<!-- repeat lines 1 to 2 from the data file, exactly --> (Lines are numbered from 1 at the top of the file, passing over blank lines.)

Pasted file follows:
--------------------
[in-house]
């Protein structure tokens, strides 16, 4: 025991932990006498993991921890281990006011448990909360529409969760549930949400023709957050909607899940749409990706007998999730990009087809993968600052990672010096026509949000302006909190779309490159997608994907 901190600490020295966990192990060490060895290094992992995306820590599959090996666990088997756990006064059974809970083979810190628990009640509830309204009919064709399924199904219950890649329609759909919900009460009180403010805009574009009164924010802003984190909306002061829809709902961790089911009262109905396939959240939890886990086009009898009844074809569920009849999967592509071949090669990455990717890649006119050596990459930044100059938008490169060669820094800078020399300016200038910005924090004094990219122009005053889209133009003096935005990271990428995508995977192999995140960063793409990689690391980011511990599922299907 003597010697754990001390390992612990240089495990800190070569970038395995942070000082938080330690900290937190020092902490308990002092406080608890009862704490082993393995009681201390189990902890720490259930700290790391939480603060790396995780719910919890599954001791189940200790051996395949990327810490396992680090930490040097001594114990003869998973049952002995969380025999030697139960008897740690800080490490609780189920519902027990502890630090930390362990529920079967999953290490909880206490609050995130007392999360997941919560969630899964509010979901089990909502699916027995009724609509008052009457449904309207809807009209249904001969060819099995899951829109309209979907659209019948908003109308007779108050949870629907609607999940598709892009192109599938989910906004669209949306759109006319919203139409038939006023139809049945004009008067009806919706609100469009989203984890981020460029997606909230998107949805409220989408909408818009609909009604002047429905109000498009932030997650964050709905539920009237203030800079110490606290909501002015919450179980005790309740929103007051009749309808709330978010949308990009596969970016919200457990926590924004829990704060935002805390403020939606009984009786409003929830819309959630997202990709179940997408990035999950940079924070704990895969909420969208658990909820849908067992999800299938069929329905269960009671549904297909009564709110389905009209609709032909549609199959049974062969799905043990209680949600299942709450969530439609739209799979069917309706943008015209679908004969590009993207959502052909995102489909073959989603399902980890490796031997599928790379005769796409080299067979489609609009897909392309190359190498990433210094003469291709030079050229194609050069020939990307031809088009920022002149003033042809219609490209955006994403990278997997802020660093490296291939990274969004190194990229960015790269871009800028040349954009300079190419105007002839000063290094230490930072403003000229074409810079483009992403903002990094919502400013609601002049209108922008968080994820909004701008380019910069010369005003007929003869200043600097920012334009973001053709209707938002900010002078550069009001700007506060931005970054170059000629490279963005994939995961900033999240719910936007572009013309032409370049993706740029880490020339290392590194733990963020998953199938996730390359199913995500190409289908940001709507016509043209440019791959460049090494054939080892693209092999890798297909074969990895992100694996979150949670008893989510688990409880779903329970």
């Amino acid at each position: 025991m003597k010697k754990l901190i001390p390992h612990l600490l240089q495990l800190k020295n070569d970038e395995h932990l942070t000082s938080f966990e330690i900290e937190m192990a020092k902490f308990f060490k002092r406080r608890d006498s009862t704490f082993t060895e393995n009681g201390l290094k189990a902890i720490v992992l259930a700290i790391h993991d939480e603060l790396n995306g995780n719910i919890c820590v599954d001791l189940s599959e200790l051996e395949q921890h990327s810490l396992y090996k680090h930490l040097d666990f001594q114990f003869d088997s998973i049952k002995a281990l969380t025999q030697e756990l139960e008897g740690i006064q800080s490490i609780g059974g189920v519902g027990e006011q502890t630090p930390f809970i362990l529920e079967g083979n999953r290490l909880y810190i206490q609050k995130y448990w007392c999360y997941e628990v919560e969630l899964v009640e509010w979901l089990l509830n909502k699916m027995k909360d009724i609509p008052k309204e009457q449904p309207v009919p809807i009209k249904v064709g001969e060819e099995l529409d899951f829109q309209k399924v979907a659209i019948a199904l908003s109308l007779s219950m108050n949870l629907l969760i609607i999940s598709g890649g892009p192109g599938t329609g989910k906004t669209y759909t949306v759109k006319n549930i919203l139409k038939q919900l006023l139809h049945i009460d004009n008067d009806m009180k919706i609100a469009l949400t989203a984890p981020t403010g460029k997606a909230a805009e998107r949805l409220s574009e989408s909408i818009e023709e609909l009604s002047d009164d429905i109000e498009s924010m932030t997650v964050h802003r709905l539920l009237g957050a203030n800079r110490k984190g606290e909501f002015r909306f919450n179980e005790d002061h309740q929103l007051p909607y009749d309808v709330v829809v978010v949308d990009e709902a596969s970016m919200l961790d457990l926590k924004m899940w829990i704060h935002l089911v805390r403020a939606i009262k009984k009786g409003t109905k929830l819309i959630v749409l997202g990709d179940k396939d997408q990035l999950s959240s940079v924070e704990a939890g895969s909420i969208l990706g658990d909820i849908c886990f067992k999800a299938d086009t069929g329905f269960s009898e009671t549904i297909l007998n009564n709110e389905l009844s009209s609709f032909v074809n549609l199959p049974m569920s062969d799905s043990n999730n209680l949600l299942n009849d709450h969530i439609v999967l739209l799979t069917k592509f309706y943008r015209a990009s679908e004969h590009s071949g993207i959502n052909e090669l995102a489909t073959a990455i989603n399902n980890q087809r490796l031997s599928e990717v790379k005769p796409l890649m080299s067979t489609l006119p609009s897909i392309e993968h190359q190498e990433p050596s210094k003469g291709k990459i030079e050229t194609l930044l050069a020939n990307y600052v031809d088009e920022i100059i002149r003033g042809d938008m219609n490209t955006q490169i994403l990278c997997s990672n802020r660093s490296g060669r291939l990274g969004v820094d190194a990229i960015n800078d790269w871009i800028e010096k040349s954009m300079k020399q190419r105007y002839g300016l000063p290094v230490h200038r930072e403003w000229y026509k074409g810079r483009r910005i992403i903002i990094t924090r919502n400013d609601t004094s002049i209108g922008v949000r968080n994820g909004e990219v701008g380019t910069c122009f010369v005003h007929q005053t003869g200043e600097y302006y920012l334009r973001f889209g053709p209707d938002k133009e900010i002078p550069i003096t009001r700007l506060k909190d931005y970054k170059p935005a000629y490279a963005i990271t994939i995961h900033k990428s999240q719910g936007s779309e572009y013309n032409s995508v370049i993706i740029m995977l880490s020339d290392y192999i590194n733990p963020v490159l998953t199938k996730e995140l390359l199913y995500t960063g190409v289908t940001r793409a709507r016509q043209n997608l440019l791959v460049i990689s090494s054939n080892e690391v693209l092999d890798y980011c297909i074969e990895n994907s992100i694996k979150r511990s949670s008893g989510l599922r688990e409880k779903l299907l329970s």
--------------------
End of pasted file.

[in-house]
């Protein structure tokens, strides 16, 4: 025991932990006498993991921890281990006011448990909360529409969760549930949400023709957050909607899940749409990706007998999730990009087809993968600052990672010096026509949000302006909190779309490159997608994907 901190600490020295966990192990060490060895290094992992995306820590599959090996666990088997756990006064059974809970083979810190628990009640509830309204009919064709399924199904219950890649329609759909919900009460009180403010805009574009009164924010802003984190909306002061829809709902961790089911009262109905396939959240939890886990086009009898009844074809569920009849999967592509071949090669990455990717890649006119050596990459930044100059938008490169060669820094800078020399300016200038910005924090004094990219122009005053889209133009003096935005990271990428995508995977192999995140960063793409990689690391980011511990599922299907 003597010697754990001390390992612990240089495990800190070569970038395995942070000082938080330690900290937190020092902490308990002092406080608890009862704490082993393995009681201390189990902890720490259930700290790391939480603060790396995780719910919890599954001791189940200790051996395949990327810490396992680090930490040097001594114990003869998973049952002995969380025999030697139960008897740690800080490490609780189920519902027990502890630090930390362990529920079967999953290490909880206490609050995130007392999360997941919560969630899964509010979901089990909502699916027995009724609509008052009457449904309207809807009209249904001969060819099995899951829109309209979907659209019948908003109308007779108050949870629907609607999940598709892009192109599938989910906004669209949306759109006319919203139409038939006023139809049945004009008067009806919706609100469009989203984890981020460029997606909230998107949805409220989408909408818009609909009604002047429905109000498009932030997650964050709905539920009237203030800079110490606290909501002015919450179980005790309740929103007051009749309808709330978010949308990009596969970016919200457990926590924004829990704060935002805390403020939606009984009786409003929830819309959630997202990709179940997408990035999950940079924070704990895969909420969208658990909820849908067992999800299938069929329905269960009671549904297909009564709110389905009209609709032909549609199959049974062969799905043990209680949600299942709450969530439609739209799979069917309706943008015209679908004969590009993207959502052909995102489909073959989603399902980890490796031997599928790379005769796409080299067979489609609009897909392309190359190498990433210094003469291709030079050229194609050069020939990307031809088009920022002149003033042809219609490209955006994403990278997997802020660093490296291939990274969004190194990229960015790269871009800028040349954009300079190419105007002839000063290094230490930072403003000229074409810079483009992403903002990094919502400013609601002049209108922008968080994820909004701008380019910069010369005003007929003869200043600097920012334009973001053709209707938002900010002078550069009001700007506060931005970054170059000629490279963005994939995961900033999240719910936007572009013309032409370049993706740029880490020339290392590194733990963020998953199938996730390359199913995500190409289908940001709507016509043209440019791959460049090494054939080892693209092999890798297909074969990895992100694996979150949670008893989510688990409880779903329970």